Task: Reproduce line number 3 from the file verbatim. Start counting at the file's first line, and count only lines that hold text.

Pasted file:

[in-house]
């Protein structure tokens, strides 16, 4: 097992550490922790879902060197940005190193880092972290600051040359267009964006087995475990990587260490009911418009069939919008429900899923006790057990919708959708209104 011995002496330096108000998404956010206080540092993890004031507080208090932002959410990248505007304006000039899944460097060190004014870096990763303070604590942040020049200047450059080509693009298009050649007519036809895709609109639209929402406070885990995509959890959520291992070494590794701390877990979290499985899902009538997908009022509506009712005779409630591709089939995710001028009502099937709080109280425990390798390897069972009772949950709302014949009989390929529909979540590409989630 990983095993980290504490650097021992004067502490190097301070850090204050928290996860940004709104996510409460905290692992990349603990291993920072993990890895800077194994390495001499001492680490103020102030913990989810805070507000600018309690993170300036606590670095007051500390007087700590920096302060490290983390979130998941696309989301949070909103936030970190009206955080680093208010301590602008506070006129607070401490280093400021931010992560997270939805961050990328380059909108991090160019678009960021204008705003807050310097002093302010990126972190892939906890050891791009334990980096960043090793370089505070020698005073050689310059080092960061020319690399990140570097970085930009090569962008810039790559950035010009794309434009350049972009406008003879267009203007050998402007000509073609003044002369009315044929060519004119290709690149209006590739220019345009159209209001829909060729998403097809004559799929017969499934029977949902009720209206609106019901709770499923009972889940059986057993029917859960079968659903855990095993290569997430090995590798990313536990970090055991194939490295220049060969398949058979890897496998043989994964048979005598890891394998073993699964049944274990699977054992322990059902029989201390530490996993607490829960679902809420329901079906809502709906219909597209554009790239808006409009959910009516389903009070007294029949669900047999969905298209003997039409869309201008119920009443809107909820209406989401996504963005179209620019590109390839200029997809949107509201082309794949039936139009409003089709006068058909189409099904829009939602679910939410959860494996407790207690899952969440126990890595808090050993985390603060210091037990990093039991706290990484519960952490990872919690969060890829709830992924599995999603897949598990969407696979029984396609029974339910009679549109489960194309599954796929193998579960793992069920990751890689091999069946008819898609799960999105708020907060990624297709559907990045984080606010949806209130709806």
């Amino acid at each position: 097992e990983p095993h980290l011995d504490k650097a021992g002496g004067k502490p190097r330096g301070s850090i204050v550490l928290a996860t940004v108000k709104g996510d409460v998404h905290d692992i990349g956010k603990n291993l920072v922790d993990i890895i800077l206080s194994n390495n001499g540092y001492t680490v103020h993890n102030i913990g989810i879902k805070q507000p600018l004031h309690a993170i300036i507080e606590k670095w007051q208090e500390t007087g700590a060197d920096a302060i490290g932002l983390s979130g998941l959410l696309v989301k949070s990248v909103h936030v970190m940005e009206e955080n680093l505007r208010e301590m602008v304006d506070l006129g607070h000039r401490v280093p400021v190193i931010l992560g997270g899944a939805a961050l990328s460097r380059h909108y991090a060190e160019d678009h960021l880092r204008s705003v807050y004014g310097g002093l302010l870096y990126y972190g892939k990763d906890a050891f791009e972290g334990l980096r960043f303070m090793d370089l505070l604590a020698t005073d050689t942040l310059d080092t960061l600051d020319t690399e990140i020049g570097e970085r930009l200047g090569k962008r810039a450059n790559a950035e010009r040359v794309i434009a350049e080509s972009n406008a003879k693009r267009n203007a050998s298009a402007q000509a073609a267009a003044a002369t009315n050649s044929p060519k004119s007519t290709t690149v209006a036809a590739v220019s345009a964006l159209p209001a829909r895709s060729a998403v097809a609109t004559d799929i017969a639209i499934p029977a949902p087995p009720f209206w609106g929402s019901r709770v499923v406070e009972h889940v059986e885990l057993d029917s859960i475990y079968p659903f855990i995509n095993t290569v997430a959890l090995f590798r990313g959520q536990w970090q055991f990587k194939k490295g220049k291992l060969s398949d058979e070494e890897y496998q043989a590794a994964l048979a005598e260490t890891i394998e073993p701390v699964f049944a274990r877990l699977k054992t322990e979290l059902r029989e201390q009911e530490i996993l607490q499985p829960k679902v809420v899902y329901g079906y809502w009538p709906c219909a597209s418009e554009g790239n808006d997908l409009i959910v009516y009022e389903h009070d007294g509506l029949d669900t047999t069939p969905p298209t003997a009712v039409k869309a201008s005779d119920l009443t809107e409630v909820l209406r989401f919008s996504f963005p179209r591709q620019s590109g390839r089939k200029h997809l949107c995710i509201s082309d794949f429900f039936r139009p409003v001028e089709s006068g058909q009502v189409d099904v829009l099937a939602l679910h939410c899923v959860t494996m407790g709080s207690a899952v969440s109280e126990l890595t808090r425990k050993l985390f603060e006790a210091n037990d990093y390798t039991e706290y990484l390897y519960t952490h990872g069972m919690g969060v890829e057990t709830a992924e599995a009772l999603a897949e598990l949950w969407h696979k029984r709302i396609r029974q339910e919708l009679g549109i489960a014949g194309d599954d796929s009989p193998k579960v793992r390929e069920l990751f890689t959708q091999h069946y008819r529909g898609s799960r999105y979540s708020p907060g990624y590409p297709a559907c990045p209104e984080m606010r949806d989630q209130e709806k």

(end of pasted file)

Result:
């Amino acid at each position: 097992e990983p095993h980290l011995d504490k650097a021992g002496g004067k502490p190097r330096g301070s850090i204050v550490l928290a996860t940004v108000k709104g996510d409460v998404h905290d692992i990349g956010k603990n291993l920072v922790d993990i890895i800077l206080s194994n390495n001499g540092y001492t680490v103020h993890n102030i913990g989810i879902k805070q507000p600018l004031h309690a993170i300036i507080e606590k670095w007051q208090e500390t007087g700590a060197d920096a302060i490290g932002l983390s979130g998941l959410l696309v989301k949070s990248v909103h936030v970190m940005e009206e955080n680093l505007r208010e301590m602008v304006d506070l006129g607070h000039r401490v280093p400021v190193i931010l992560g997270g899944a939805a961050l990328s460097r380059h909108y991090a060190e160019d678009h960021l880092r204008s705003v807050y004014g310097g002093l302010l870096y990126y972190g892939k990763d906890a050891f791009e972290g334990l980096r960043f303070m090793d370089l505070l604590a020698t005073d050689t942040l310059d080092t960061l600051d020319t690399e990140i020049g570097e970085r930009l200047g090569k962008r810039a450059n790559a950035e010009r040359v794309i434009a350049e080509s972009n406008a003879k693009r267009n203007a050998s298009a402007q000509a073609a267009a003044a002369t009315n050649s044929p060519k004119s007519t290709t690149v209006a036809a590739v220019s345009a964006l159209p209001a829909r895709s060729a998403v097809a609109t004559d799929i017969a639209i499934p029977a949902p087995p009720f209206w609106g929402s019901r709770v499923v406070e009972h889940v059986e885990l057993d029917s859960i475990y079968p659903f855990i995509n095993t290569v997430a959890l090995f590798r990313g959520q536990w970090q055991f990587k194939k490295g220049k291992l060969s398949d058979e070494e890897y496998q043989a590794a994964l048979a005598e260490t890891i394998e073993p701390v699964f049944a274990r877990l699977k054992t322990e979290l059902r029989e201390q009911e530490i996993l607490q499985p829960k679902v809420v899902y329901g079906y809502w009538p709906c219909a597209s418009e554009g790239n808006d997908l409009i959910v009516y009022e389903h009070d007294g509506l029949d669900t047999t069939p969905p298209t003997a009712v039409k869309a201008s005779d119920l009443t809107e409630v909820l209406r989401f919008s996504f963005p179209r591709q620019s590109g390839r089939k200029h997809l949107c995710i509201s082309d794949f429900f039936r139009p409003v001028e089709s006068g058909q009502v189409d099904v829009l099937a939602l679910h939410c899923v959860t494996m407790g709080s207690a899952v969440s109280e126990l890595t808090r425990k050993l985390f603060e006790a210091n037990d990093y390798t039991e706290y990484l390897y519960t952490h990872g069972m919690g969060v890829e057990t709830a992924e599995a009772l999603a897949e598990l949950w969407h696979k029984r709302i396609r029974q339910e919708l009679g549109i489960a014949g194309d599954d796929s009989p193998k579960v793992r390929e069920l990751f890689t959708q091999h069946y008819r529909g898609s799960r999105y979540s708020p907060g990624y590409p297709a559907c990045p209104e984080m606010r949806d989630q209130e709806k």